Incidentally, if you have no clue what your character's cardinal traits should be, you can look at your intended plot for ideas. Their personality will shape their actions, and their actions will shape their plot, so identify specific things your character has to do in order for the plot to unfold as intended, and figure out what personality traits might lead them to do that. For example, one character in a different story, Terald, has to help a friend of his murder her villainous sister, then once he discovers the sister alive and severely brain-damaged, he has to spare her and take care of her. This led me to the realization that he's an extremely forgiving and highly moral person who has been sorely tested by this villainous sister, and reluctantly decides that he needs to take drastic measures to ensure that she will cause no further harm. As a result, I realized that Terald's cardinal dispositions are his strong moral code and his logical reasoning, which are often pitted in conflict with each other. (Note that if you have to chose between a well-fleshed-out character and a desired plot, I'd pick the character first. Only go from plot to character if you don't have a fleshed-out character yet.)

Once you've identified the cardinal dispositions, flesh them out. You can do this is two directions. Firstly, go back in time. Where did this trait originate? Is it part of their inborn temperament, or was it shaped by their environment? In Moonbeam's case, she was Catholic but not a fanatic as a girl, and then after a couple decades of being a vampire, she was tortured by the Spanish Inquisition. She decided they were in the right, and this belief led to both of her cardinal traits. (Note that formative events can change cardinal traits, but this is tricky to do convincingly in-story.)

Secondly, look at this cardinal trait in different situations. What specific thoughts, feelings and behaviors are involved? In the case of Moonbeam's self-hatred, this means painting out what, exactly, Moonbeam hates about herself. She hates that she's a vampire. She hates that she's hurt people. She hates that she's immortal, which to her means being cut off from God and from the natural order. She hates her unacknowledged anger and fear at the torturers, and love (parent-child love, by the way) for Bjorn. She hates that she's been miserable for so long. In terms of her fanatic Catholicism, this would mean deciding what, specifically, she believes, but you get my point already.

At this point, chances are you already have some central dispositions. Moonbeam, for example, has shown in this bit that she is quite determined and doesn't flinch away from unpleasantness, because rather than trying to forget her sins she's trying to atone for them. She's also a caring person, as shown by her concerns about hurting other people. She is highly anxious, as a result of her traumatic experiences. All of those come directly from fleshing out her cardinal traits.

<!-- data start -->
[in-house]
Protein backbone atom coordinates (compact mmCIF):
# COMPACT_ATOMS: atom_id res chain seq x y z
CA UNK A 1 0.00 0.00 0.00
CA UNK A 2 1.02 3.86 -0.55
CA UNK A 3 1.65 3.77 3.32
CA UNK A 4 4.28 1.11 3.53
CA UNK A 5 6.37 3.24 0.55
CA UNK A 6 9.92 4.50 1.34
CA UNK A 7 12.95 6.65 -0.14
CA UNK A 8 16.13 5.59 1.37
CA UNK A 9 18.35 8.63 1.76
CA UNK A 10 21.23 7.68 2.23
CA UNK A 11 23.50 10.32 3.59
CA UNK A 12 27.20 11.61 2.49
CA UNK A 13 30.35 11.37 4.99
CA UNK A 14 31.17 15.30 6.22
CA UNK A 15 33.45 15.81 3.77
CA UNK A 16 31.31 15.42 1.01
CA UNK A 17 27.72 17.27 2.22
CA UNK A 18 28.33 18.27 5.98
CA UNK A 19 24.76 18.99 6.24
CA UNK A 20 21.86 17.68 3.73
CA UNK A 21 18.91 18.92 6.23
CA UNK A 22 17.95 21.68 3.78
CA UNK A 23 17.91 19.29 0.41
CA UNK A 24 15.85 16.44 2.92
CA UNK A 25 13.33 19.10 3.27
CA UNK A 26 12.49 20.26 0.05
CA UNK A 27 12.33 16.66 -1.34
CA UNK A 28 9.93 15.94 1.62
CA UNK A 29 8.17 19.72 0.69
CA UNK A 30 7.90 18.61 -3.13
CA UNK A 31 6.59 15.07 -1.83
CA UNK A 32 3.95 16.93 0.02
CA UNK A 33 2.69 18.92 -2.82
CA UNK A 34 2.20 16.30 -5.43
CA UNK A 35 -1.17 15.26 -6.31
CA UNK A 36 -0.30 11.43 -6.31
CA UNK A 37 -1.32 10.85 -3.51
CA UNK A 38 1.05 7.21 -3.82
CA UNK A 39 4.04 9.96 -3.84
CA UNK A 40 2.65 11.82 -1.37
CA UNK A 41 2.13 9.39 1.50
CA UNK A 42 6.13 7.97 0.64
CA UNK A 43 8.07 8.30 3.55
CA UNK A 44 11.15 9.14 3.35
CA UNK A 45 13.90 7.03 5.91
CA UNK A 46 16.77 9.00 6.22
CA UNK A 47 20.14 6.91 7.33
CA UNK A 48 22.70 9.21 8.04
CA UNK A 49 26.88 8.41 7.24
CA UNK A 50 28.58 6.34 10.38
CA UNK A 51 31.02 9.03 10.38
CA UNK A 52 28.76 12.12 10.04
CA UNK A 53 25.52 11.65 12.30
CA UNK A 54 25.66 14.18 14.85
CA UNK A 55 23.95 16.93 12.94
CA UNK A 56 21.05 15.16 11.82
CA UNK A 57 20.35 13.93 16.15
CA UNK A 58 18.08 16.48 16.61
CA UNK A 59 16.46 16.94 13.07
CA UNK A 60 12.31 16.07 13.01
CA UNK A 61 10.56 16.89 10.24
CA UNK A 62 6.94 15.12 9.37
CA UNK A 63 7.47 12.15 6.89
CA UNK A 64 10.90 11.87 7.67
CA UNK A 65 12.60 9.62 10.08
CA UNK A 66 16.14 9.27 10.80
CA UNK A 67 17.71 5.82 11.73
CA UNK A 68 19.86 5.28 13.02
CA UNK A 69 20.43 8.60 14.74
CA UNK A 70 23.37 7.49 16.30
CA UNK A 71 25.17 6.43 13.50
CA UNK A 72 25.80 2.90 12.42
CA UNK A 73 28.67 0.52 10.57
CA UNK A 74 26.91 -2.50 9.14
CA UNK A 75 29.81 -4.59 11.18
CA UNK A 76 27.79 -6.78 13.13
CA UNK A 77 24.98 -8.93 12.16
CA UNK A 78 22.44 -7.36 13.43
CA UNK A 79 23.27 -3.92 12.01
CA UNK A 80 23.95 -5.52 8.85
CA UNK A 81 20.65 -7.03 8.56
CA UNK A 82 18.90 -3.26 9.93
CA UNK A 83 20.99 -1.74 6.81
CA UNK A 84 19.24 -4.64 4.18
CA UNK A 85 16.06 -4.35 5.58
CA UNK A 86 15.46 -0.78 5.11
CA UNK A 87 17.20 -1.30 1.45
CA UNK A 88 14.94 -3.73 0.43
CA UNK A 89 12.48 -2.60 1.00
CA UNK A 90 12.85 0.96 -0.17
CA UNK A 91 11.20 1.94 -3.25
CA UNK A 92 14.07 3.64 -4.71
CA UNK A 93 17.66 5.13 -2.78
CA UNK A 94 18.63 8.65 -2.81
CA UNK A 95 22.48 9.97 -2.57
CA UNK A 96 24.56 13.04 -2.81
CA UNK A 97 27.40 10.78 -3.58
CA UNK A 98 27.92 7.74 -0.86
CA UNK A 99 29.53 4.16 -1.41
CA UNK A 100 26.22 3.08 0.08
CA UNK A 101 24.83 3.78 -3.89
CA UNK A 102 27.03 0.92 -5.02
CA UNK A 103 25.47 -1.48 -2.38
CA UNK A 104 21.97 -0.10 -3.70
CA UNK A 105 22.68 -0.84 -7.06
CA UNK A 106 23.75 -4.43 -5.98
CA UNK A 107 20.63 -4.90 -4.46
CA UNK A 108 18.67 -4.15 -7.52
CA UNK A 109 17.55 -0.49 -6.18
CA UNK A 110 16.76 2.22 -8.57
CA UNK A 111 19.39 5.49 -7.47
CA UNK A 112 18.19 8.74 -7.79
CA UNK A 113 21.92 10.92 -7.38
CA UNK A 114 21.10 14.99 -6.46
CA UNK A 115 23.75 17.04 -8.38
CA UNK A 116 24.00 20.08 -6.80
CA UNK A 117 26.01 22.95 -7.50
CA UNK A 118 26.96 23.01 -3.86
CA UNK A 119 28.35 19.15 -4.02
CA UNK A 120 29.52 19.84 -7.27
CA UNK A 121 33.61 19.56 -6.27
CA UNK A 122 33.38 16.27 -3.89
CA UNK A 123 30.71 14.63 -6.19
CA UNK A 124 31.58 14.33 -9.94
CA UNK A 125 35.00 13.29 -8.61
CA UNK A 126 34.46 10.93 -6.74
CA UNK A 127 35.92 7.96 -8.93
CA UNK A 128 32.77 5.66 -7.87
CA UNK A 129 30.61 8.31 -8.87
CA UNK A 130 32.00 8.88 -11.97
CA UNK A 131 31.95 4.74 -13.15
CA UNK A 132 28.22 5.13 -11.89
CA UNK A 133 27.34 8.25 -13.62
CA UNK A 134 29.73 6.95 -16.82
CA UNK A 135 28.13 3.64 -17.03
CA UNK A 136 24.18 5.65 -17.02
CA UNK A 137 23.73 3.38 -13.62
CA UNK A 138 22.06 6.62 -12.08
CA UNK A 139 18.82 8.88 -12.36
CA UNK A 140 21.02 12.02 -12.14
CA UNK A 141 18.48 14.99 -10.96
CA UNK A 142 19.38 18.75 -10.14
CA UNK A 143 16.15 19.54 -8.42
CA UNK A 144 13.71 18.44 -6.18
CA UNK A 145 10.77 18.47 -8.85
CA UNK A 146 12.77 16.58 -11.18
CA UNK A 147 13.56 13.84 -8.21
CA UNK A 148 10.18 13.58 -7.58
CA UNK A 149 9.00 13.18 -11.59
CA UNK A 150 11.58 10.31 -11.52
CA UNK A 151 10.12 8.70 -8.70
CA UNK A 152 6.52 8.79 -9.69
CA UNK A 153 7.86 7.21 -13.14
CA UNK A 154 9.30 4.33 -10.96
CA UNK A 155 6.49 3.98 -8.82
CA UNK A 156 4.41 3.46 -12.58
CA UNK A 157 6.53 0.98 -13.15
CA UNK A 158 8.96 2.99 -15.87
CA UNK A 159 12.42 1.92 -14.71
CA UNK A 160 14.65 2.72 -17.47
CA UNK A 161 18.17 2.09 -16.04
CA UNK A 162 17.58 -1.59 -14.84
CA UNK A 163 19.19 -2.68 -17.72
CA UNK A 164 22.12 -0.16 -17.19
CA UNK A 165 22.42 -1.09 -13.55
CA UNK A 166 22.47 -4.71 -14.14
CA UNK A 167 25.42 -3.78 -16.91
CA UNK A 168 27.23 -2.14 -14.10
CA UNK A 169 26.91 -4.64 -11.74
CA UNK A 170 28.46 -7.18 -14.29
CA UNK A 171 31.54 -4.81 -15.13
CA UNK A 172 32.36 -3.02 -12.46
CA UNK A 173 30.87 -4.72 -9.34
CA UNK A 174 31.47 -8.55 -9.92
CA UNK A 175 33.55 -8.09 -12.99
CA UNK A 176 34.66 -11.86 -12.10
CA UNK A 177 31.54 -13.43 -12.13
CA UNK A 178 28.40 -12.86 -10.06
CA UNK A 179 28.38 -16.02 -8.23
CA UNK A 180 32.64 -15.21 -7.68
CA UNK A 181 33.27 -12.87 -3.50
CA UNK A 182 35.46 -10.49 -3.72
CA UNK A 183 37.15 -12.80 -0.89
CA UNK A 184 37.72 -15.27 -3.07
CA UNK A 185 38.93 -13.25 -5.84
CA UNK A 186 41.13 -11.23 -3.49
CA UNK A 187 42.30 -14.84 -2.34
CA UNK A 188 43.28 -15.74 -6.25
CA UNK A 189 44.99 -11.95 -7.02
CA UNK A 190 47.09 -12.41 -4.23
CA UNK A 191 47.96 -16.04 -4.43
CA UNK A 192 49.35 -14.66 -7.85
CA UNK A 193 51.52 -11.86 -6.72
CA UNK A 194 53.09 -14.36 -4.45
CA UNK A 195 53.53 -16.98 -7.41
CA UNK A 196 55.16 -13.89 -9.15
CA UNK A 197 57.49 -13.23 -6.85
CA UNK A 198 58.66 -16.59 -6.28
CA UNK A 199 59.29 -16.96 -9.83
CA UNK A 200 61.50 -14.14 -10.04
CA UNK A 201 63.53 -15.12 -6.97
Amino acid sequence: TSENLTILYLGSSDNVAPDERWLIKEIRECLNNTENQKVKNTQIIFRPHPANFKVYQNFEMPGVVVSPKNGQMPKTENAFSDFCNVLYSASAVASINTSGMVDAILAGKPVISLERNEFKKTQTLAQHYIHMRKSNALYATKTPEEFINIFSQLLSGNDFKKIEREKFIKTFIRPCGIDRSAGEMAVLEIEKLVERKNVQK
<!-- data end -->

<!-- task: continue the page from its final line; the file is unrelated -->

Then, you can add other things which fit well with both your existing characterization and your intended plot. For example, since Moonbeam's role in the plot is as a supernatural detective, she has to be an intelligent person - a stupid person wouldn't be much good as a detective.

Around this point, you probably have thought of secondary dispositions too. But don't put too much effort into fleshing these out, unless they're plot important or add realism to the character. For example, Moonbeam's shoulders always start to hurt whenever she prays, which is a sensory flashback to a particular torture technique that tends to dislocate the victim's shoulders. This detail is included mainly as one of several hints leading to the eventual reveal that she was severely traumatized. Another kind of plot important secondary disposition is one that causes someone to recognize them when they don't want to be recognized, such as when they're disguised - the brain-injured villain in Terald's story is eventually recognized by her sister due to her favorite food and her love of climbing (she used to climb things all the time as a small child and eventually outgrew this behavior, only for it to re-emerge when she's at the same cognitive level once again). But you won't be able to flesh out every single secondary disposition, so don't even try.

I hope people find this helpful.


Blogger DJay32 said...

Wow, you and I make characters very similarly, ma'am. :3

12:34 AM